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Whole Wheat Spaghetti with Fresh Spinach and Pickled Ginger Dressing

This pasta came out shockingly good for something so healthy and simple to prepare. The key, as with lots of locavore cooking, is to have great household staples on hand, then add whatever is local and exceptionally fresh.

The dish started out with two bunches of vigorous looking spinach that I picked up at my neighborhood farm stand, Taft Farms in Great Barrington. The greens seemed to steer me to the pickled ginger jar, waiting patiently in my fridge for a fun dish, which turned out to be a slightly fiery noodles and spinach with an Asian flare. This one-dish supper satisfies hot, cold or room temperature. (We downed it fast, so make extra!) Serves 2 giant portions or 3-4 normal ones

1/4 cup mirin*
3-1/2 tablespoons tamari
1-1/2 tablespoons pickled ginger*, chopped and packed
1 tablespoon any flavorless oil
1-2 teaspoons Cholula (or best hot sauce)
3 garlic cloves, minced
1 tablespoon toasted sesame oil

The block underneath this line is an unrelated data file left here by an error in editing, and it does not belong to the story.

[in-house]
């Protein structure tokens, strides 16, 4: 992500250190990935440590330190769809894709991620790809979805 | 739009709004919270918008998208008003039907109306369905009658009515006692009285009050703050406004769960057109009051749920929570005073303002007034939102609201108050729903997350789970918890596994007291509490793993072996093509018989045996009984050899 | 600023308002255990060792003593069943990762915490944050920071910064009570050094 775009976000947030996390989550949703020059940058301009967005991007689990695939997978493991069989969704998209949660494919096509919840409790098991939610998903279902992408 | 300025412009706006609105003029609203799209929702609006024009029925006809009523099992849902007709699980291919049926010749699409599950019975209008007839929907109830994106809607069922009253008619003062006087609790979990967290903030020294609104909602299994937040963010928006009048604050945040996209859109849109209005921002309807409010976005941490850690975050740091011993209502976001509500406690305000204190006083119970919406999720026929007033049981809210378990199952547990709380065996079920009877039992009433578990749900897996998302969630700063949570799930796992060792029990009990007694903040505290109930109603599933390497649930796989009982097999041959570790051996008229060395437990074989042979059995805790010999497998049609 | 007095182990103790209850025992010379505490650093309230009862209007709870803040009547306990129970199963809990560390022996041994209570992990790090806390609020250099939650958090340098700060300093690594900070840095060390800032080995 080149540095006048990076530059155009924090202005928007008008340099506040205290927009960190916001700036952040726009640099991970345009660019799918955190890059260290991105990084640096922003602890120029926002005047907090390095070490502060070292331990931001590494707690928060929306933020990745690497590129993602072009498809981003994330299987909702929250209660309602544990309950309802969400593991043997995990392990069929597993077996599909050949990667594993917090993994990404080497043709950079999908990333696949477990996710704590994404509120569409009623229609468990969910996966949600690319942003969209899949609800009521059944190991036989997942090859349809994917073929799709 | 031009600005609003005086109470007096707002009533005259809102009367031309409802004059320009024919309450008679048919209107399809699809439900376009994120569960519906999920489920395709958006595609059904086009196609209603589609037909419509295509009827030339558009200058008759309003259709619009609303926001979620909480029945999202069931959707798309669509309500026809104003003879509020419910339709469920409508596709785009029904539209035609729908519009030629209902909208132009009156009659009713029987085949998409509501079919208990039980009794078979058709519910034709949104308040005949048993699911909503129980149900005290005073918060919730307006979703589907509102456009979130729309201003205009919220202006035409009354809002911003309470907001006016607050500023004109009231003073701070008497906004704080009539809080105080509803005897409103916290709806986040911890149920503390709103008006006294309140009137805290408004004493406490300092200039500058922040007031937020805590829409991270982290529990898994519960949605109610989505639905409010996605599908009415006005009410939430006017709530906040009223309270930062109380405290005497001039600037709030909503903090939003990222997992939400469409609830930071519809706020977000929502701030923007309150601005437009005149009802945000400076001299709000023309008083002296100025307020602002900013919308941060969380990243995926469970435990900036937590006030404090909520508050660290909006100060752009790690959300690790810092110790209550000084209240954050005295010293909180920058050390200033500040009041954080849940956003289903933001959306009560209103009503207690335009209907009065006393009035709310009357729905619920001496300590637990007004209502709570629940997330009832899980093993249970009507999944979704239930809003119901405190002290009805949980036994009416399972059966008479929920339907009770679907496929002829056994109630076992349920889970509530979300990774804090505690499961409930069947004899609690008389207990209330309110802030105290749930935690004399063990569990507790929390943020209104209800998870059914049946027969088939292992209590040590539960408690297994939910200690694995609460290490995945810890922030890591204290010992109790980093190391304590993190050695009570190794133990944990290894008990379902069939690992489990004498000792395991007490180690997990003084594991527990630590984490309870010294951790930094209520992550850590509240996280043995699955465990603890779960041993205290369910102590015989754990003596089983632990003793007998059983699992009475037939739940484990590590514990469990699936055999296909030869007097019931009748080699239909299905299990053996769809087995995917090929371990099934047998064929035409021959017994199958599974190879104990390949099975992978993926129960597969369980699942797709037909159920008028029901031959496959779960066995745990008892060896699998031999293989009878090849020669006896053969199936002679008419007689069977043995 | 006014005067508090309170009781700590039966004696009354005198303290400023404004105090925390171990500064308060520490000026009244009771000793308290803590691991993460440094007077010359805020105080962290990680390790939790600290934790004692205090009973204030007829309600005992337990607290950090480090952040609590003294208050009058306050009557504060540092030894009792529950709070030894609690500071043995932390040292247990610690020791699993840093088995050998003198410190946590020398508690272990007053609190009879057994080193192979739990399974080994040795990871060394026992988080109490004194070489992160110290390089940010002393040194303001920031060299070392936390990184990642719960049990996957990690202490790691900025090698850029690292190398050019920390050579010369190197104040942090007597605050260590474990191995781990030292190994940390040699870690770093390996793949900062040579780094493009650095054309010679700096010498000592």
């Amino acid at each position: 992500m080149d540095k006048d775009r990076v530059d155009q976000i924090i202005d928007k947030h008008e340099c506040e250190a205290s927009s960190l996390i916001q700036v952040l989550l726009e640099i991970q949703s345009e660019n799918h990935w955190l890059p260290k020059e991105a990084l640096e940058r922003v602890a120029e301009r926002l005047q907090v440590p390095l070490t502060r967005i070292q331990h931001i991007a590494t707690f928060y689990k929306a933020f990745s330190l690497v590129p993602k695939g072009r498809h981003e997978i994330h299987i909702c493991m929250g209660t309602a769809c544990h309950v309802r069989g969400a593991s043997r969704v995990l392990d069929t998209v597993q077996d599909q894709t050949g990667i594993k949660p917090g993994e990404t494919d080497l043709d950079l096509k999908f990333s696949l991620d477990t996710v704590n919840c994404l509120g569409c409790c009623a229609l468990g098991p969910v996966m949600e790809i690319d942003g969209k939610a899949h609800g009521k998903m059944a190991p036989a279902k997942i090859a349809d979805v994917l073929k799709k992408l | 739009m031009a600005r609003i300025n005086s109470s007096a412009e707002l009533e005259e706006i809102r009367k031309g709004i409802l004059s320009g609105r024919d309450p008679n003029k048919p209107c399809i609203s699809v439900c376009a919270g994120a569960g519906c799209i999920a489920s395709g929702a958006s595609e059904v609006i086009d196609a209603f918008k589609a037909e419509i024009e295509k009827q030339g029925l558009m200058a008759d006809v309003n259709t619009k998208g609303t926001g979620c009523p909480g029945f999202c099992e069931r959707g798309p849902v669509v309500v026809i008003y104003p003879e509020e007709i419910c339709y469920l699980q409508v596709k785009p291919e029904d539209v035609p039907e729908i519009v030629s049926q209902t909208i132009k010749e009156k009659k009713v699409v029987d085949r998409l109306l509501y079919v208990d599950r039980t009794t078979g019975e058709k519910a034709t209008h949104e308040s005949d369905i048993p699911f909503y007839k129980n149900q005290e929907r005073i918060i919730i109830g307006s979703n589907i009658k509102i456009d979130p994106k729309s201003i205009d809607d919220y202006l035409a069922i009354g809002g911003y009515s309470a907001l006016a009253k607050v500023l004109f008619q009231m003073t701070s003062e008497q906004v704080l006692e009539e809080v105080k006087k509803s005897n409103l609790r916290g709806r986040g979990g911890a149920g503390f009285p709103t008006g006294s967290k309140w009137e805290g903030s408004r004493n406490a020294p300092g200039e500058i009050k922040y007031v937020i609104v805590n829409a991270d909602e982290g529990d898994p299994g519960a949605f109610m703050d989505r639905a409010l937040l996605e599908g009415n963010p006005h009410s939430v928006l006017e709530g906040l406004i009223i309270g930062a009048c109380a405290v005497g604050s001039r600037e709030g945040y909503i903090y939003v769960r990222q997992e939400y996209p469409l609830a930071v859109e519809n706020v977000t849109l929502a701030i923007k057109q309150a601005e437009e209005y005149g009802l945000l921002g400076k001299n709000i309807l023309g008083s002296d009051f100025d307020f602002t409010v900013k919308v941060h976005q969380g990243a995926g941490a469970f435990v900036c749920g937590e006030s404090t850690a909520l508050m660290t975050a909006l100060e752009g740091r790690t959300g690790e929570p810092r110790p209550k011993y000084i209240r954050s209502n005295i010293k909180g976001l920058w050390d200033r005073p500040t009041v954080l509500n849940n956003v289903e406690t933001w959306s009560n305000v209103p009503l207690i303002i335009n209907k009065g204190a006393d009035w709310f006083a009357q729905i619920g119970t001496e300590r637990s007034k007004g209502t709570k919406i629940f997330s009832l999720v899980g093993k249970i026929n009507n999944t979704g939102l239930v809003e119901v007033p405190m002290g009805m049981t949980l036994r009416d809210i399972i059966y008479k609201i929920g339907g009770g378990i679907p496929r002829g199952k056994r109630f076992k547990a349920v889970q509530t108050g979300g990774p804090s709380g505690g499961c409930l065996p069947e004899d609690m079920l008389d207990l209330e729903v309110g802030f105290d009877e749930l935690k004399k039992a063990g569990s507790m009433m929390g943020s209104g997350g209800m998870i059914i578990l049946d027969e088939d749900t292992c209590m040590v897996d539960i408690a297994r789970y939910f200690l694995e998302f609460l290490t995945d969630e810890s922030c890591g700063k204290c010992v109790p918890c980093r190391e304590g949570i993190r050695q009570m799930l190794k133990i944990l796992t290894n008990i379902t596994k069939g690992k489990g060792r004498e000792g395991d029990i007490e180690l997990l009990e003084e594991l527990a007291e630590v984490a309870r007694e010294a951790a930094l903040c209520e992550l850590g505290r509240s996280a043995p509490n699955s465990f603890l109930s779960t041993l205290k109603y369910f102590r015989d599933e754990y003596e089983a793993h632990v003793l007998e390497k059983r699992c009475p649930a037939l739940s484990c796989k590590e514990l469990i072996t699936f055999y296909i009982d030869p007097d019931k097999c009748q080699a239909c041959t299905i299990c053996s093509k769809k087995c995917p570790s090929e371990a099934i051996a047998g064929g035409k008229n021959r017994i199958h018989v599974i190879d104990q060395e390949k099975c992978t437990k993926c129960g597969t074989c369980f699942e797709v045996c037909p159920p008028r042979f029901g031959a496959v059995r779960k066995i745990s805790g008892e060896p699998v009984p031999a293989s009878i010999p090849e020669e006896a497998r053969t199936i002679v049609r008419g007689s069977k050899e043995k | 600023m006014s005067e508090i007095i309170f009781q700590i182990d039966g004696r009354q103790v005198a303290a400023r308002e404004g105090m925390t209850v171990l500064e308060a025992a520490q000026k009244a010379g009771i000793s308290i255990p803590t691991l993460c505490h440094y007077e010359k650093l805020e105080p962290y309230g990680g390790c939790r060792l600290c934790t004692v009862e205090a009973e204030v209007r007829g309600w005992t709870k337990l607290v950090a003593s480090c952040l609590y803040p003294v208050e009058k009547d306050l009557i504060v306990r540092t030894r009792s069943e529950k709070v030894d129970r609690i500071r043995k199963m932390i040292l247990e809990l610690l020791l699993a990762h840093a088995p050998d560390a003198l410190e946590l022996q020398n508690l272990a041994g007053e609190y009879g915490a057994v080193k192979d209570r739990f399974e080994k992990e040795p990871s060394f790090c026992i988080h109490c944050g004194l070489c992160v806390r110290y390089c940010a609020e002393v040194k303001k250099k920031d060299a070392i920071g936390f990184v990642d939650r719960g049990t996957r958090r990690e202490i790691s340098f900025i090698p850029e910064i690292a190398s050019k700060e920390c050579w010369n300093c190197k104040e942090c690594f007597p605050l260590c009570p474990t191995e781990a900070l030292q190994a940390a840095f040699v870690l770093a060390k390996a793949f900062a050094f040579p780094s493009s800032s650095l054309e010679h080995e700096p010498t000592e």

1 pound fresh spinach, about 2 large bunches
1/2 pound whole wheat spaghetti
2 scallions, greens only, sliced on the diagonal
2 teaspoons toasted sesame seeds

1-Combine the mirin, tamari, ginger, oil, hot sauce (I used 2 teaspoons) and garlic in a small pot or pan.  Simmer over low heat until it is simmering, but the garlic as not browned, about 1 minute tops. Set aside to cool. Add the sesame oil.

2-Cut off the any tough ends of the spinach and chop 5 or 6 times per bunch. Wish well. (Don’t bother to dry.)

3-Bring a large pot of lightly salted water to a rapid boil. Add the spaghetti. Cook until al dente, tender but still firm. Add the spinach and swirl around. IMMEDIATELY drain.** Shake the colander to drain well, then toss with the sauce and the scallions. Sprinkle with the toasted sesame seeds.

*Ingredients
I usually purchase pickled ginger at the sushi section of the supermarket, but it’s widely available. Mirin is a highly sweetened rice wine that I also bought at my supermarket, although you might have to go to a health food store or gourmet shop to find it.  Make sure to refrigerate the sesame oil, as it tends to go rancid.

**Alternative method.
If you have a large colander you can drain the pasta AND wilt the spinach simultaneously. Just place the spinach in the colander, then drain the hot water and pasta over it. Toss it with tongs until the spinach is just wilted.

 

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